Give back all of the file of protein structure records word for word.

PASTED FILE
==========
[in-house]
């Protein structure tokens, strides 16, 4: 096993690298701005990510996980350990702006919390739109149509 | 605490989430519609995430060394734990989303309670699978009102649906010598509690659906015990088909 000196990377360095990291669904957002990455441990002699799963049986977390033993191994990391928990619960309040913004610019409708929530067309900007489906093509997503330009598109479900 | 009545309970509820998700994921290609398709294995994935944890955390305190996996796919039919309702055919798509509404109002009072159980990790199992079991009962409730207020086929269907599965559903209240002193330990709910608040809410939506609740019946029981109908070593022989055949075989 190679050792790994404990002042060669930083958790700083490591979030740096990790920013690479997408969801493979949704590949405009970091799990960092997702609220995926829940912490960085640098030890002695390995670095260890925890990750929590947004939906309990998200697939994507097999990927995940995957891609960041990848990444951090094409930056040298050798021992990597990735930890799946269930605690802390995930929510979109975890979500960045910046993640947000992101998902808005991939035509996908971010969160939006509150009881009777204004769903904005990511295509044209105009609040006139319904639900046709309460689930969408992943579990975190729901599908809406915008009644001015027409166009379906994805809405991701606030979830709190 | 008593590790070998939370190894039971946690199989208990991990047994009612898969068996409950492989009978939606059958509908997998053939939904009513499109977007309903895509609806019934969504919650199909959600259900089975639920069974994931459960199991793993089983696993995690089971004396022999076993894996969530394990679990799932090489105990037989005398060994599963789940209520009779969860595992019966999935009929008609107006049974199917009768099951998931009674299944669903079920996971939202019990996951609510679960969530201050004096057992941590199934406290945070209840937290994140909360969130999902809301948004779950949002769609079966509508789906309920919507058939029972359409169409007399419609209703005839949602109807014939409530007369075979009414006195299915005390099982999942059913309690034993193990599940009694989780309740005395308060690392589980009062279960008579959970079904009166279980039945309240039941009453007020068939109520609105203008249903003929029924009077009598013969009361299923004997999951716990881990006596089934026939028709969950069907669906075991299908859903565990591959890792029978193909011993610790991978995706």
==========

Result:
[in-house]
């Protein structure tokens, strides 16, 4: 096993690298701005990510996980350990702006919390739109149509 | 605490989430519609995430060394734990989303309670699978009102649906010598509690659906015990088909 000196990377360095990291669904957002990455441990002699799963049986977390033993191994990391928990619960309040913004610019409708929530067309900007489906093509997503330009598109479900 | 009545309970509820998700994921290609398709294995994935944890955390305190996996796919039919309702055919798509509404109002009072159980990790199992079991009962409730207020086929269907599965559903209240002193330990709910608040809410939506609740019946029981109908070593022989055949075989 190679050792790994404990002042060669930083958790700083490591979030740096990790920013690479997408969801493979949704590949405009970091799990960092997702609220995926829940912490960085640098030890002695390995670095260890925890990750929590947004939906309990998200697939994507097999990927995940995957891609960041990848990444951090094409930056040298050798021992990597990735930890799946269930605690802390995930929510979109975890979500960045910046993640947000992101998902808005991939035509996908971010969160939006509150009881009777204004769903904005990511295509044209105009609040006139319904639900046709309460689930969408992943579990975190729901599908809406915008009644001015027409166009379906994805809405991701606030979830709190 | 008593590790070998939370190894039971946690199989208990991990047994009612898969068996409950492989009978939606059958509908997998053939939904009513499109977007309903895509609806019934969504919650199909959600259900089975639920069974994931459960199991793993089983696993995690089971004396022999076993894996969530394990679990799932090489105990037989005398060994599963789940209520009779969860595992019966999935009929008609107006049974199917009768099951998931009674299944669903079920996971939202019990996951609510679960969530201050004096057992941590199934406290945070209840937290994140909360969130999902809301948004779950949002769609079966509508789906309920919507058939029972359409169409007399419609209703005839949602109807014939409530007369075979009414006195299915005390099982999942059913309690034993193990599940009694989780309740005395308060690392589980009062279960008579959970079904009166279980039945309240039941009453007020068939109520609105203008249903003929029924009077009598013969009361299923004997999951716990881990006596089934026939028709969950069907669906075991299908859903565990591959890792029978193909011993610790991978995706």